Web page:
Monday, September 10, 2007

Joseph Lostrangio - A Memorial

This is a repost of my part of my contribution to the 2996 project.
I intend to post it every September 11 as long as this blog is online.






Those who have read my blog already know about my love for guitars and my complete inability to find the patience or will to master them. Today I'm going to tell you about a guitarist I never met. His name was Joseph Lostrangio.

Joe never met a six string he didn't like and he was an avid player. Friends remember him playing Billy Joel tunes with zeal.

Joe also had a love of saltwater fish. He had four tanks including a 90-gallon showpiece. Have you ever tended a saltwater fish tank? It's not a walk in the park. His enthusiasm was infectious and many coworkers learned how to care for their own fish through Joe's guidance.

Joe had a lot of enthusiasm and many diverse interests. His wife of 26 years, Theresann, called him "a life explorer."

Joe and Theresann lived in Langhorne, Pennsylvania. By all accounts he was a good father to their two children and a good husband. He encouraged the kids to follow his example of devouring new experiences and supported their talents and interests.

Speaking of devouring, Joe had another passion: food. Some friends called him a gourmet chef but others suggested it went way beyond that. He was fearless with food and tried as many exotic ingredients as he could find, often querying staff members of New York restaurants about how to find the next, weirdest ingredient yet.

Which was probably yet another reason Joe was excited about his new job in New York City. He grew up in Long Island and went to New York Law School in Chinatown. He worked as a reinsurance consultant and often visited the city but the new job with the Devonshire Group would put him in the heart of the financial district. And it put him near some great restaurants where he could learn tricks and procure new culinary delicacies.

His son, Joe Jr., was attending St John's College and they agreed to share an apartment so that Joe Sr. would have a place to stay whenever he would be unable to commute home. It was a perfect arrangement.

His first day of work was September 10, 2001. His office was on the 77th floor of 1 World Trade Center (the North Tower). He called a friend at about 5pm that evening and left a message for them to meet at a Chinese restaurant later that week. Later he called Theresann from the apartment and they discussed family news, what bills needed paying, and that he would call her from work in the afternoon the next day, as was his habit.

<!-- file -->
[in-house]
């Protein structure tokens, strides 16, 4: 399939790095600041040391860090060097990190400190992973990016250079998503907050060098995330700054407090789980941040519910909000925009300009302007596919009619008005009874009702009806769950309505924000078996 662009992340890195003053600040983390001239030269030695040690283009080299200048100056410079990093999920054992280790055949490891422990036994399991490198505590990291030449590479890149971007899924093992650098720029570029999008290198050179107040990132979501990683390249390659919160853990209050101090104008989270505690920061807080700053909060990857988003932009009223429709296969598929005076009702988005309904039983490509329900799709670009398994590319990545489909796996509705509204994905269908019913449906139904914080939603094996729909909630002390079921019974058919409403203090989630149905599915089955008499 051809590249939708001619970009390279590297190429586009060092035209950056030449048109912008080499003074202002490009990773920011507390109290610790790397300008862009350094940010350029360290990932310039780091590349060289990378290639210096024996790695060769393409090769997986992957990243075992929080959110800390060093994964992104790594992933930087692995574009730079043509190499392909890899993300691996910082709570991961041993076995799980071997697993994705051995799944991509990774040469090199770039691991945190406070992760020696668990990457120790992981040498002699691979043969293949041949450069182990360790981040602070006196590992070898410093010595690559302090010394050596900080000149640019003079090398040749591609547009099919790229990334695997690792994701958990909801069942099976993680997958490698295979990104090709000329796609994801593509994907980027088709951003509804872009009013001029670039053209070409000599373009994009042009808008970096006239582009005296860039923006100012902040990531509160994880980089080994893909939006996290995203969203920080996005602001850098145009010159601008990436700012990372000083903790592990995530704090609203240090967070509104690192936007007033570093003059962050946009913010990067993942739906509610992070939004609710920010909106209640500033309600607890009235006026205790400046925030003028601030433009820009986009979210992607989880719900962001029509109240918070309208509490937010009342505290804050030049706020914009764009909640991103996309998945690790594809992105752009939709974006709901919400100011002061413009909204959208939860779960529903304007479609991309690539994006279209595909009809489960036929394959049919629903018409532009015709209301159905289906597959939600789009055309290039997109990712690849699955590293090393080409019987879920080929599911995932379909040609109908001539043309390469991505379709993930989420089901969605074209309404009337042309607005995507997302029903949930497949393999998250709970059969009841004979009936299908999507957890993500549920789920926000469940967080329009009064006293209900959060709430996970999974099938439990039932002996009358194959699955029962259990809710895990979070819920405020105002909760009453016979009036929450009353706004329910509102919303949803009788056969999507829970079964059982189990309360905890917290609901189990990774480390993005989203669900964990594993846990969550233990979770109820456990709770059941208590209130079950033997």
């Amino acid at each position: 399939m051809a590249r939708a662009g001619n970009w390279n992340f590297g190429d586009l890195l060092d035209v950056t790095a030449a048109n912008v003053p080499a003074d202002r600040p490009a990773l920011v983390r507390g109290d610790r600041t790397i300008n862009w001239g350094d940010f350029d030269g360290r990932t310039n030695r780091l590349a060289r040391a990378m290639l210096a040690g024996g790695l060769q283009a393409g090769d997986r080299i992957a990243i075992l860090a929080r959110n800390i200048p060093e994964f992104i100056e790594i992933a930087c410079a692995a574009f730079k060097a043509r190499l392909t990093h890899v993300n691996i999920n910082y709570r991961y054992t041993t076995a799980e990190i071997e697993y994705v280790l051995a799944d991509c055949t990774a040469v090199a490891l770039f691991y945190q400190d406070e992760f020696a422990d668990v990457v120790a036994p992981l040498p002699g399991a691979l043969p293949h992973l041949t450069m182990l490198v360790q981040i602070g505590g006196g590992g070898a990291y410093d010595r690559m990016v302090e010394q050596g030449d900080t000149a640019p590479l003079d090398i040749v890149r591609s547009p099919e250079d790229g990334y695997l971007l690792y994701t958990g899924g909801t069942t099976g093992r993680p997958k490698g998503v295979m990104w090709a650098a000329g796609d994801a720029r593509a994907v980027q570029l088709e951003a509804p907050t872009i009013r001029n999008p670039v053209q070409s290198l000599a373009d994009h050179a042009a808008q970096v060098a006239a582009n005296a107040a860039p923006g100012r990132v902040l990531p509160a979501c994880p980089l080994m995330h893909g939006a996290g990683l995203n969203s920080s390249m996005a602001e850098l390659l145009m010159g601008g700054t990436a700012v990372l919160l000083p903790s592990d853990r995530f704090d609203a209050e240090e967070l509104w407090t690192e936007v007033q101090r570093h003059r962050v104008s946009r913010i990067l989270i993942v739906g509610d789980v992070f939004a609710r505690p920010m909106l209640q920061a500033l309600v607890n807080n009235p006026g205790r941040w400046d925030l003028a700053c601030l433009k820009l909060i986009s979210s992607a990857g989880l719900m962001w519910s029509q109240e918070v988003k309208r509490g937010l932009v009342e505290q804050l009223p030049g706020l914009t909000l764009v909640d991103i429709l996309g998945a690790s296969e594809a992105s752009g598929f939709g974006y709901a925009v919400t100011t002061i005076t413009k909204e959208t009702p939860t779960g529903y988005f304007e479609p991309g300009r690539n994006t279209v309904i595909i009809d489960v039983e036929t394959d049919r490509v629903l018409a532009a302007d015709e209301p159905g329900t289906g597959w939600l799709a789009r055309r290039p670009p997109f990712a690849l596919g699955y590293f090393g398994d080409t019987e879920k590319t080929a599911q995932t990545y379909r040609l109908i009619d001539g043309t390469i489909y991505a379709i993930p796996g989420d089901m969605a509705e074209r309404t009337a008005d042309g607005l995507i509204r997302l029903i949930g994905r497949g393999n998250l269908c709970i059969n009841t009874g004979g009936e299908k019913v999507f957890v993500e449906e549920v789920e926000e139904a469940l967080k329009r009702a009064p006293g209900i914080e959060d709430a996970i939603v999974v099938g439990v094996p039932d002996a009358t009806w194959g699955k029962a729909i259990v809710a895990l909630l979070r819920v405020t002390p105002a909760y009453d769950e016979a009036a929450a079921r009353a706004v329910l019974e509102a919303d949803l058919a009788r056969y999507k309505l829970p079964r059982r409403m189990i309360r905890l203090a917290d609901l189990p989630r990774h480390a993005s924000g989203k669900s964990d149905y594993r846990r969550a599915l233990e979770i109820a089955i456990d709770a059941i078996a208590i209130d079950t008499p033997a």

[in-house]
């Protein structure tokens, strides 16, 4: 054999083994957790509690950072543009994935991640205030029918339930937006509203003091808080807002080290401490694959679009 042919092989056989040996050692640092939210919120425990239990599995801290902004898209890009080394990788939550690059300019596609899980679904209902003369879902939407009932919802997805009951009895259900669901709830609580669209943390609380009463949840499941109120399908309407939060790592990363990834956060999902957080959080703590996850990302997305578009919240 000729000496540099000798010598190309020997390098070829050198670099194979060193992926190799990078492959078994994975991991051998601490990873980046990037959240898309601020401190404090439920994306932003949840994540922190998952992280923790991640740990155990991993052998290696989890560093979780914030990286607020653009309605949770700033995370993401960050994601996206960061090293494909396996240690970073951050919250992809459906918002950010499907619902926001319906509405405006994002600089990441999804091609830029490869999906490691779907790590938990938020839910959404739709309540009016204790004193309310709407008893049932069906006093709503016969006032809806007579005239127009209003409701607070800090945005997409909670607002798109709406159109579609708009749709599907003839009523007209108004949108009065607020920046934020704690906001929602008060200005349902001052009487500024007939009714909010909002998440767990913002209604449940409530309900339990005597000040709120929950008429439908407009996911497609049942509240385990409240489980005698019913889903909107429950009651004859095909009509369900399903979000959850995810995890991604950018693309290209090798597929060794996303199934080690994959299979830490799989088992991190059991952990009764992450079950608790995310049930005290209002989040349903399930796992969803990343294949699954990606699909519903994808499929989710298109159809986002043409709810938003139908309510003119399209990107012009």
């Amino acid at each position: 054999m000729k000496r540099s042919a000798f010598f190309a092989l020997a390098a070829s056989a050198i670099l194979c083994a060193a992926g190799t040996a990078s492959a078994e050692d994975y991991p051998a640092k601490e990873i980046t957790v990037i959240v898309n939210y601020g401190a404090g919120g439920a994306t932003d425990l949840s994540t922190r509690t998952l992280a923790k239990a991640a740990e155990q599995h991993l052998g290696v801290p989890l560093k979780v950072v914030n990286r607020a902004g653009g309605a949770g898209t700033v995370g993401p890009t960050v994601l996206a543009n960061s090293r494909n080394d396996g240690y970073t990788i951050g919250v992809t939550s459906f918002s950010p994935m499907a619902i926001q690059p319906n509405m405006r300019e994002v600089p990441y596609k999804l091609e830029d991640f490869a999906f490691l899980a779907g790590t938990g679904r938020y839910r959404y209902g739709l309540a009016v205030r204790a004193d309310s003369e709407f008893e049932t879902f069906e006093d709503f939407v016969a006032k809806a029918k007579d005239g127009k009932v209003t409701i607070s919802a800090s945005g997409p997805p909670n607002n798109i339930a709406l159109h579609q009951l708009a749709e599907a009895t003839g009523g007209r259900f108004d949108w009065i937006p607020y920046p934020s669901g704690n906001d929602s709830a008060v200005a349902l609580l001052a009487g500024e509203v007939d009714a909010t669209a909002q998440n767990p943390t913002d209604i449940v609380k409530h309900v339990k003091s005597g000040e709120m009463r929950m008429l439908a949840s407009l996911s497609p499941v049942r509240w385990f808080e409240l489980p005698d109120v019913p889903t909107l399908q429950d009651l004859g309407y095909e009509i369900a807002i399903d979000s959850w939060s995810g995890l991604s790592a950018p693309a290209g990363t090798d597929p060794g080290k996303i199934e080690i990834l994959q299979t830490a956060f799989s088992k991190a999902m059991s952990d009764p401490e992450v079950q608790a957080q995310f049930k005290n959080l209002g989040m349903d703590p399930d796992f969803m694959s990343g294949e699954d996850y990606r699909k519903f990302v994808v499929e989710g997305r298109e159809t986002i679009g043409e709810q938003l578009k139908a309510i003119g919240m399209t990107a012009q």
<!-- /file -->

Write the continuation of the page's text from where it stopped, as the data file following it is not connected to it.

I hope they told each other they loved each other. I suspect they did.

The next morning at 08:26 am, hijacked American Airlines flight 11 struck the North Tower somewhere between the 93rd and 99th floor. One hundred and two minutes later WTC1 collapsed.

Joseph Lostrangio was 48 years old.

I never knew you, Joe, but researching your story has made me sad that I did not have the opportunity to make your acquaintance and call you a friend. Perhaps you could have taught me to master that silly F chord.

You have inspired me and challenged me to devour life. Yours was cut way too short but you made the most of it.

"… I'm not sure about a life after this
God knows I've never been a spiritual man
Baptized by the fire, I wade into the river
That is running to the promised land

In the middle of the night
I go walking in my sleep
Through the desert of truth
To the river so deep
We all end in the ocean
We all start in the streams
We're all carried along
By the river of dreams
In the middle of the night…"

Billy Joel – River of Dreams

~~

This memorial is part of The 2996 Project administered by D.Challener Roe.
You have done an amazing thing Mr. Roe.

Sources:

The New York Times
Wikipedia

September 11 Victims: Joseph Lostrangio

9-11 Heroes: Joseph Lostrangio

Legacy.com: Joseph Lostrangio

September 11 Class Action: Statement of Theresann Lostrangio


3 comments:

Jas said...

Thanks for the posting. It reminded me to check out the website again. Reading through the entire list of names of the fallen brings home the sheer magnitude of what happened. Kind of humbling.


Even after all this time, it still seems inconceivable.

Peter Porcupine said...

I didn't see your post until today, but I re-posted my 2996 post too - about Patty Mcikley at the Pentagon - http://capecodporcupine.blogspot.com/2006/09/patty-mickley-one-of-2996.html

I wonder how many others did as well?

Mom said...

We all remember the event...thank you for reminding us that this catastrophe was people...each with a story and survivors that live on.